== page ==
A large variety of food products can also be generated from hemp. The seeds contain one of the highest sources of protein in nature. The seeds have two essential fatty acids that clean your body of cholesterol. These essential fatty acids are not found anywhere else in nature. And of course clothes can and should be made from hemp. Hemp clothing is extremely strong and durable over time. You could literally hand clothing, made from hemp, down to your grandchildren one day. Today, there are American companies that make hemp clothing usually containing 50% hemp. Although hemp clothing is so durable, hemp products are not allowed to advertise on television. These attributes of hemp are eventually going to outweigh the negative stigmas that still exist for marijuana and people will be discovering all these positive things that marijuana/hemp has to offer.

          It is inevitable that in time this country will become a pro-marijuana nation but, we will have to be responsible. I had to give up smoking pot when I decided to become a Mom. I didn’t want to have to explain the smell to my kids like I had asked my Dad to explain to me. All pot shops should be kept at least the same distance from schools that liquor stores are required to be and pot should be only for adults. Of course, the debate about what the legal smoking and drinking age has always been current. If you are able and willing to die for your country at the age of 18 you should also be able to drink a beer and/or smoke a bowl at the age of 18. We as a country are responsible for teaching young adults whether it be 18 or 21 about moderation when consuming any kind of mind-altering, life changing substance.

            All of the details, the trial and errors that we will see from the legalization in Colorado and Washington, and all of the states that seem to be soon to follow, will play out quickly enough, and it is just a matter of time for the American view point to change completely. I am convinced that people will “get wise and legalize” and that it will benefit our nation greatly. It’s one small step to righting some of the wrongs of our American history, because after all the marijuana plant should have never been a crime in the first place.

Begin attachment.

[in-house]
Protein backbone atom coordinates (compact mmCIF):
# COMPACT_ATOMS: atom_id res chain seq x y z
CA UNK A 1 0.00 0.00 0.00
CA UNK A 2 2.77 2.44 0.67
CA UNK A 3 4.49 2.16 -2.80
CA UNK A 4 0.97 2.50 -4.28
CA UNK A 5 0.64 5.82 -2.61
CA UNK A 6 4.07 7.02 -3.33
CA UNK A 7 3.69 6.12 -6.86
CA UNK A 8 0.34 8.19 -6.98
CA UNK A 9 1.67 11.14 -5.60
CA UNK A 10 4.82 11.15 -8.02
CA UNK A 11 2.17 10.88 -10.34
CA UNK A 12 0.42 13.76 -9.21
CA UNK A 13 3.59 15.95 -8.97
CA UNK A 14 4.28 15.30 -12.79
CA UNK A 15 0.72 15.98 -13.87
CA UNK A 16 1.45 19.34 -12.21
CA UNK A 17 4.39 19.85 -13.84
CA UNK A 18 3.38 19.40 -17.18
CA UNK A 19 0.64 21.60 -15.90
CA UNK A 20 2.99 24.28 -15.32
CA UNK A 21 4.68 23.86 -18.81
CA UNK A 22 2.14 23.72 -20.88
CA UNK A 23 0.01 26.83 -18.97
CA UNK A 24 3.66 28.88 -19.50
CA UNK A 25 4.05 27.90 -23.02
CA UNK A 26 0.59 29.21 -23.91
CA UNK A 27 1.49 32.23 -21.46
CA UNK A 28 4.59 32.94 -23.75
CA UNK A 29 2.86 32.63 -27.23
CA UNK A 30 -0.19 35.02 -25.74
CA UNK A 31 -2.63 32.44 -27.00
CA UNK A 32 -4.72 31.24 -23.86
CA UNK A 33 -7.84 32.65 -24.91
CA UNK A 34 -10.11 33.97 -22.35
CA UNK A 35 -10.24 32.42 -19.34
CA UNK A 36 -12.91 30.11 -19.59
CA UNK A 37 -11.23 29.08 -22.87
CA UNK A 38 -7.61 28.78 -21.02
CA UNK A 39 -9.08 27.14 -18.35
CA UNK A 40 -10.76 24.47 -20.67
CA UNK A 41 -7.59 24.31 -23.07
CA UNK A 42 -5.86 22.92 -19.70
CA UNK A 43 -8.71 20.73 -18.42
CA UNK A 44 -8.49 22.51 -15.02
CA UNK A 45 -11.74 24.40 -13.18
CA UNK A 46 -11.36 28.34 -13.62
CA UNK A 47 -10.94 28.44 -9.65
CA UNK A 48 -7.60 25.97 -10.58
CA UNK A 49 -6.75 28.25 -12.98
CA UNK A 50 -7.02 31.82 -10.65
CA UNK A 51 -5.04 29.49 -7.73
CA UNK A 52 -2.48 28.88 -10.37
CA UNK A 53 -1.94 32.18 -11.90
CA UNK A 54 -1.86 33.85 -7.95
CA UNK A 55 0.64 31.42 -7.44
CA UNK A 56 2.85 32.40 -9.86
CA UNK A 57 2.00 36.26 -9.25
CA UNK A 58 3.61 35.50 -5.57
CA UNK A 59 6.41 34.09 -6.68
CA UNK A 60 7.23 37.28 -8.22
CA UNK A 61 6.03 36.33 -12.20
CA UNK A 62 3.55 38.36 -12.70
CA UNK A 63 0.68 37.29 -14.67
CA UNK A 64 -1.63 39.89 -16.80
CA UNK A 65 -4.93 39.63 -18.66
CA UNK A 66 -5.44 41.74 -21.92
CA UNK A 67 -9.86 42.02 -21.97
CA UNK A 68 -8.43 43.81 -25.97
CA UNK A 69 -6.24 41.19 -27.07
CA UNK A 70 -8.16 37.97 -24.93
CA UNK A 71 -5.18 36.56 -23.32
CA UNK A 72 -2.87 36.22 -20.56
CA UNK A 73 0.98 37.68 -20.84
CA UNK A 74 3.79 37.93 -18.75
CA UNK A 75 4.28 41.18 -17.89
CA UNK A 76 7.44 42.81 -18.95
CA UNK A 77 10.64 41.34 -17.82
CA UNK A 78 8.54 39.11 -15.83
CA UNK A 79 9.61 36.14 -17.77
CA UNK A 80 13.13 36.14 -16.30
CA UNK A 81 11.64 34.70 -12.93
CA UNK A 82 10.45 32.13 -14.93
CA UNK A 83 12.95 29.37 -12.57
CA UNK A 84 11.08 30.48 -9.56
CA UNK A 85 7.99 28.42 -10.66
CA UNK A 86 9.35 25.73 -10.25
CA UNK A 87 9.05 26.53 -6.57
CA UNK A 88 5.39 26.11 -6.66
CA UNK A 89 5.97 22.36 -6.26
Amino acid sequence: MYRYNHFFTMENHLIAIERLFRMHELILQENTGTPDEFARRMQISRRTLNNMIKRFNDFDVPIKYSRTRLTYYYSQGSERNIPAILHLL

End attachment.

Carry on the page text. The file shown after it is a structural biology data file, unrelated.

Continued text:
~Works Cited~

 

Cardinale, Alexandra “A Brief History of How Marijuana Became Illegal in the U.S.”

14, January 2014 Web. 29, April 2014

 

Dalley, Allyson “Marijuana Use in the Early Years of the United States”

14, August 2010 Web. 27, April 2014

 

DEA Website 1, May 2014

 

Gwynne, Kristen “Ten worst sentences for marijuana-related crimes”

29, October 2012 Web. 27, April 2014

 

Hill, Tiffany “Why legal pot didn't happen in Hawaii” Honolulu Magazine

April 2013 Web. 24, April 2014

 

“Historical Timeline: History of Marijuana as Medicine - 2900 BC to Present”

13, August 2013 Web. 1, May 2014

 

“Medical Marijuana Policy in the United States” Posted in Lifestyle and HD, Managing HD

15, May 2012 Web. 18, April 2014

 

Phillips-Erb, Kelly “It's No Toke: Colorado Pulls In Millions In Marijuana Tax Revenue”

11, March 2014 Web. 20, April 2014

 

Schlosser, Eric "Reefer Madness"The Atlantic Monthly, August 1994

 

Yurchey, Doug “The Marijuana Conspiracy: The reason hemp is illegal”

17, July 2010 Web. 30, April 2014